For advice call 0800 612 8196

Spinal Cord Injuries

Spinal Cord Injury Awareness Day

Feefo logo

A day for us all to think about spinal cord injury, to think about how easily spinal cord injury happens and to remember that most people have been much closer to a spinal cord injury than they would like to think.

Spinal cord injury in the majority of cases, happens in the simplest of circumstances, a mistimed dive, a fall downstairs or an unfortunate road traffic collision; something that happens on our roads frequently.

The trouble with spinal cord injury is that nobody likes to think that spinal cord injury will happen to them; until it does.

I certainly never thought spinal cord injury would happen to me; I thought I was invincible!

Spinal injury has no respect for age, wealth, or social standing. I need only quote the example of Christopher Reeve.

The actor who many of you will know played Superman and who sustained his spinal cord injury when he was thrown from his horse in the late 1990s.

It was ironic that a man who portrayed Superman was never able to breathe on his own after his injury, let alone walk.

Jonathan Fogerty, Associate Solicitor at CFG is a tetraplegic after his own spinal cord injury as a teenager.

Jonathan dived into the shallow end of a swimming pool. His head struck the bottom of the pool leaving instantly rendering him a tetraplegic, a wheelchair user and paralysed from the chest down.

To mark Spinal Cord Injury Awareness Day, Jonathan shares with us some of his tips for adjusting to life after spinal cord injury.

1) Give in to your feelings

It is common to experience a whole range of feelings, grief at the loss of your old life, sadness, anger, and frustration. This is normal. Talk to others. Remember, it’s ok to be not ok.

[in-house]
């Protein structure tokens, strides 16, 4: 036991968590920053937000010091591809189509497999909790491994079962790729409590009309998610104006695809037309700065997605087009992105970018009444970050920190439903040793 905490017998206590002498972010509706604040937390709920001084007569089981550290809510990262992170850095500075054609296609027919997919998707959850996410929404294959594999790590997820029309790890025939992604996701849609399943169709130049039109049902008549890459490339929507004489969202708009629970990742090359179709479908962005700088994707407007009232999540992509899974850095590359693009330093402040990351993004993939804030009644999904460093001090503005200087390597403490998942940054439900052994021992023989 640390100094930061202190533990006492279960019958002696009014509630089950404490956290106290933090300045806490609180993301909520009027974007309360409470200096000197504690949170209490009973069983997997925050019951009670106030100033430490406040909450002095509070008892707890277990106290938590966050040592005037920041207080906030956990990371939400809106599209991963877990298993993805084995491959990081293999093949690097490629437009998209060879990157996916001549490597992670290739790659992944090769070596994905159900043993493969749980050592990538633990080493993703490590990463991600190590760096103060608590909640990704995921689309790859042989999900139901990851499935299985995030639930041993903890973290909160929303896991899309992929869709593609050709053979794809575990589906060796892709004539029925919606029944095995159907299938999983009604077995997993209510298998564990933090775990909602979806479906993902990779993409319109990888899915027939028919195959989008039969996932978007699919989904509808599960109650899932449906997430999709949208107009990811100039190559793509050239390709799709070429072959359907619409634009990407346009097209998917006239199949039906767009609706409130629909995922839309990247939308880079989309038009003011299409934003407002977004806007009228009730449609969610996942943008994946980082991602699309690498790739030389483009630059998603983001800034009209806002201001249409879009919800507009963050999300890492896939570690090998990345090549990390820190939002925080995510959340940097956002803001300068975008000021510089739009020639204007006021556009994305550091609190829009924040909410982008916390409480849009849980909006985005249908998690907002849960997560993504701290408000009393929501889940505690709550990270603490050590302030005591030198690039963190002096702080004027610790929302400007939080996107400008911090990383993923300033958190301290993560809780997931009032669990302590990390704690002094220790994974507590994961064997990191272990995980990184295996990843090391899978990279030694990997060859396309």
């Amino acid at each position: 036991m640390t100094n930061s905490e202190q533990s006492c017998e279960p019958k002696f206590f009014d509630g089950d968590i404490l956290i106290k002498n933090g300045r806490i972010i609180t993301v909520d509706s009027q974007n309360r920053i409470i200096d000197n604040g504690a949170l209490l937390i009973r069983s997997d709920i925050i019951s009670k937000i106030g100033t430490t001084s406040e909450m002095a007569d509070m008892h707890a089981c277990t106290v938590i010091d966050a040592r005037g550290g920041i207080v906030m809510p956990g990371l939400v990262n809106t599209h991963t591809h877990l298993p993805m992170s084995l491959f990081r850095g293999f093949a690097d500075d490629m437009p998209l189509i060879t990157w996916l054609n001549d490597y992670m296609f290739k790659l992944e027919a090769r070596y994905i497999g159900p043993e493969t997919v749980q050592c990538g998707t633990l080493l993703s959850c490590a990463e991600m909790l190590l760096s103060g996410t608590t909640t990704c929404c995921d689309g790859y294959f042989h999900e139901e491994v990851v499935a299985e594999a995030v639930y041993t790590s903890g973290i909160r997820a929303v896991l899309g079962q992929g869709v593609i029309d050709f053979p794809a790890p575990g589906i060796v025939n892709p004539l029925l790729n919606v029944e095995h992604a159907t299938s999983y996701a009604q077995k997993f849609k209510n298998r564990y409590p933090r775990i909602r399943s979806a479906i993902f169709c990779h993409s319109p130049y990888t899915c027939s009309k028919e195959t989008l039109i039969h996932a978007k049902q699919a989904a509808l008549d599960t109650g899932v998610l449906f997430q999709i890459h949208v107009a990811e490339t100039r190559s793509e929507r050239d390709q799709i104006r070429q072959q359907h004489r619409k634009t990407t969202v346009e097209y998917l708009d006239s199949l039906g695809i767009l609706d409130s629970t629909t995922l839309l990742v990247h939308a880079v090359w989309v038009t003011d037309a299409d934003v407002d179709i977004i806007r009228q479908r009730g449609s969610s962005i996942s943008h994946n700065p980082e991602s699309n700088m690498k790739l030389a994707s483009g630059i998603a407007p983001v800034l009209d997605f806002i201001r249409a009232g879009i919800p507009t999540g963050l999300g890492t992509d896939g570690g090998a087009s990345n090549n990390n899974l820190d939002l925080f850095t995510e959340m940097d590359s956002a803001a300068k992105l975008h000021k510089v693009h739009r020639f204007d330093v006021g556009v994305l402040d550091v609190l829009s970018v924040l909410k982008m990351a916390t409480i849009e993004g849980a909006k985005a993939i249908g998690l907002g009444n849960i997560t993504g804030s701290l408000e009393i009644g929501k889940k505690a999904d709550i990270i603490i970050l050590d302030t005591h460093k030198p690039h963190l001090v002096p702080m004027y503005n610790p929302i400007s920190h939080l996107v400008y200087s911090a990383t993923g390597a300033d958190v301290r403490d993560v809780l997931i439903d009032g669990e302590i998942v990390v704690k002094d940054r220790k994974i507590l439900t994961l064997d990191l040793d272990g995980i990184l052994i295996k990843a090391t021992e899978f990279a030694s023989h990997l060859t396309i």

2) Give yourself time

Recovering from a spinal cord injury and adjusting to paralysis takes time. You don't need to rush. Yes, it's natural to feel motivated and want to embark upon an ambitious program of rehabilitation but you also need to give yourself time to get better.

3) Understand that no two spinal cord injuries are the same

Do not try to compare yourself with others even those who may have a similar level of injury to you or who were injured in a similar way. Everybody rehabilitates differently after a spinal cord injury and the eventual outcome of somebody's rehabilitation depends upon many factors, such as the age of the person on injury, their height, weight, and gender.

4) Accept help

Rehabilitating after spinal cord injury is never easy when done alone. Let those around you help and support you through your journey. Remember accepting help is not a sign of weakness.

Believe in yourself – you will get through this. Sure, it will be tough and there will of course be difficult days but there is life after spinal cord injury – Life with a spinal cord injury is a different life – not the end of one.

5) And finally, make plans and look to the future.

This is difficult in the early stages after spinal cord injury when there is so much else to focus on, like where will you live, how will you get out of the house, but your period of rehabilitation in a spinal injury centre or other rehabilitation setting will come to an end at some point and it is important that when it does, you have other things to focus on in life.

Think about going back to school or college or returning to the workplace.

Are you able to return to the job you did prior to your injury if. If so, great and think about what adjustments may need to be made so that you can do so.

Alternatively, has your spinal cord injury presented an opportunity for you to retrain and to do something different.

Set yourself some goals and give yourself something to do. Staying active and positive after your spinal cord injury will help on your journey.

The main thing to realise is that spinal cord injury rehabilitation does not have to be a lonely journey.

Approximately six people every day sustain a spinal cord injury that will leave them paralysed for the rest of their life .

So, on Spinal Cord Injury Awareness Day, let's take a moment to think about those people who will sustain a spinal cord injury today and the long rehabilitation journey that they now face. And let us also think about those nurses, relatives and friends who will be there to support them through it.

Get in touch

Request a callback,
or call 0800 612 8196